Black meeting planners next for CVB recruiters
Before he introduced Joseph McMillan, president of the National Organization of Black Law Enforcement Executives, at a press conference last week, Doug Small noted that having the group meet here in 2014 didn’t just mean another convention for the city. He said the prestigious booking also marked a milestone for the city’s meeting business.
“This is the type of convention that we’re trying to attract,” said Small, president and CEO of the Convention and Visitors Bureau.
Small told the Business Journal the bureau plans to direct much of its marketing effort in 2010 toward the multicultural market, in the same manner the CVB went after the religious market a year ago.
That pursuit resulted in the Religious Conference Management Association spending four days here in January, a single meeting that could bring more religious conventions to DeVos Place. CVB Executive Vice President George Helmstead said the outcome of having RCMA here could mean an infusion of $15 million to the local economy in the next few years from more meetings involving other religious groups.
And Small hopes the NOBLE convention helps affect the multicultural market like the RCMA meeting has influenced the religious market.
“We felt there were some opportunities in the multicultural market,” he said. “The reason being is this city has a strong base of young African-American professionals that I think are willing to make a commitment to embrace diversity and increase cultural awareness. And we thought there was an advantage to work with them to bring a focus to that market. What better way than to bring conventions in?”
Small said the bureau is putting together a committee that will turn its attention solely to the multicultural market and develop a three-year strategic plan to draw those meetings to the convention center. A portion of that plan will try to create support among local groups for the bureau’s new direction.
To that end, Small said the CVB would become more involved over the next few months with local diversity efforts, like the ongoing effort by the Grand Rapids Area Chamber of Commerce. He said the bureau’s ultimate goal is to host the National Coalition of Black Meeting Planners convention.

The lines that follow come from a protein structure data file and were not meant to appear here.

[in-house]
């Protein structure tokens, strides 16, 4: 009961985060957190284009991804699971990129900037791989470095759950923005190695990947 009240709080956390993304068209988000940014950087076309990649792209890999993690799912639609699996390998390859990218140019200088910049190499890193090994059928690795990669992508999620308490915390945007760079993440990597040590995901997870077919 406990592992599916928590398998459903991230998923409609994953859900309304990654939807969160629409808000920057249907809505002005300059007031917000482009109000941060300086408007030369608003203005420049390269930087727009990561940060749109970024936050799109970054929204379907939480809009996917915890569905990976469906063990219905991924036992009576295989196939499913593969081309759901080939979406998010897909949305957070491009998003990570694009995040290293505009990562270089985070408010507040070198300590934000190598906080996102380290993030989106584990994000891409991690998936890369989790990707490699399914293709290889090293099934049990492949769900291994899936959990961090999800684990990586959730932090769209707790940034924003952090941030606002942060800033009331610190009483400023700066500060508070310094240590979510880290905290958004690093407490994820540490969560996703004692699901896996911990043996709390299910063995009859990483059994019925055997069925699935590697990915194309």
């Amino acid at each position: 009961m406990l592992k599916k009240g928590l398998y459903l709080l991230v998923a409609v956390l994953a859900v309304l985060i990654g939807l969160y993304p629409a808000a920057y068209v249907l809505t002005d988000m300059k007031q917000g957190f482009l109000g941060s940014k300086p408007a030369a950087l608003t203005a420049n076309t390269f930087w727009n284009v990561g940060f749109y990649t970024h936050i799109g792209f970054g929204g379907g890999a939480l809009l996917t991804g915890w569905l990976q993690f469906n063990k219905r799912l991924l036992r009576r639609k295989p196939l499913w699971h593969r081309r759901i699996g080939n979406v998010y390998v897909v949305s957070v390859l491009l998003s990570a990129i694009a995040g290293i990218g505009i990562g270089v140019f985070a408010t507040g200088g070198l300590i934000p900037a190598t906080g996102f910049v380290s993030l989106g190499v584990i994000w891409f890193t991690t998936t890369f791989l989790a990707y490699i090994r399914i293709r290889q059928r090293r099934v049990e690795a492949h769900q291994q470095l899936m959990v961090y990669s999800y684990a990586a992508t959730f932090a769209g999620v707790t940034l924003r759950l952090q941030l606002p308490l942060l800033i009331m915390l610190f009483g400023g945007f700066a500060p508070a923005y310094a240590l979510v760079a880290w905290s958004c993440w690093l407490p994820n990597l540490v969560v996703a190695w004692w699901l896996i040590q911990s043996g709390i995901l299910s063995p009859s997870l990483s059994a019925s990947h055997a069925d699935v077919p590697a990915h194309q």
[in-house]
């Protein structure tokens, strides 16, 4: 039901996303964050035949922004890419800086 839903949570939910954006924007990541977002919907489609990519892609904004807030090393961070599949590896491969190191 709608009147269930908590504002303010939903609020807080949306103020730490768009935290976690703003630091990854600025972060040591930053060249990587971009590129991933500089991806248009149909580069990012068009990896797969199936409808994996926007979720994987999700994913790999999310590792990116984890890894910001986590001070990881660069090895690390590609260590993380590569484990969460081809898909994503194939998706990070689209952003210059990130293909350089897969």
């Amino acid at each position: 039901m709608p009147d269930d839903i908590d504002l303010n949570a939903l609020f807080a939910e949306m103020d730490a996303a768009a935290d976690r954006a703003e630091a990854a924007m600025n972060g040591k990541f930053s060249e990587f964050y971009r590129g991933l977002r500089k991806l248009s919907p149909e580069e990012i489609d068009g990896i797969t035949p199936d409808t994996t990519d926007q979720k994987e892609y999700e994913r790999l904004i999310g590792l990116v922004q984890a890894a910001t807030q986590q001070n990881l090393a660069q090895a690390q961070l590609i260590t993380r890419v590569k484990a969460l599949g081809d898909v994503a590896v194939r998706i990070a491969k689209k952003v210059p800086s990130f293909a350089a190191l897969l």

“We all know about the RCMA for the religious market; this would be its equivalency for the African-American market. It’s an organization that is very strong. We have made overtures toward the hosting of that. They’re open to it,” said Small of the NCBMP.
And Small felt that having landed NOBLE would help to bring NCBMP here.
“I think this victory right here is going to open their eyes today and say that we need to seriously consider Grand Rapids.”
An NCBMP board member was part of the site visit NOBLE made to Grand Rapids in April. Small said he met with her and will invite her here this summer for a personal tour.
“If we can make a commitment to them, I think we can bid and get them here within two years. So my goal is, by 2012, we would host the National Coalition of Black Meeting Planners association,” he said.
NOBLE is a national group of high-ranking current and retired law-enforcement officers with 3,000 members. About 2,000 of them will be at DeVos Place in July 2014, along with roughly 100 exhibitors and vendors. The convention means about 5,000 room nights for the local lodging industry and an estimated $3.8 million going into the local economy.
“Grand Rapids will be identified as the place to be in 2014. We’re looking forward to coming to Grand Rapids in 2014,” said McMillan, a special agent who once investigated high-profile white-collar crime.
“This speaks to how forward-thinking Grand Rapids is. You’re so far ahead of the curve,” said Ralph Godbee Jr., president of the Detroit NOBLE chapter, of the cultural diversity the city is working to attain.
Grand Rapids Police Chief Kevin Belk said the department would start the process this summer to create a NOBLE chapter in the city. He said Godbee, a retired assistant chief of the Detroit Police Department, would help GR Deputy Chief James Ferris with that task.
“For us, it is quite an honor for them to come here. It is one of the premiere law enforcement agencies in the world,” said Belk.
Small had lots of praise for lots of groups, like the local Urban League, and individuals, like Britt and DeVos Place Assistant GM Eddie Tadlock, for helping to convince NOBLE to meet here. But he spotlighted the efforts of Joyce Flowers, the CVB’s director of national accounts, for her dogged contribution.
“She took the lead in September of 2008 and she didn’t slow down,” said Small. “We beat Philadelphia, folks, and I feel really good about that.”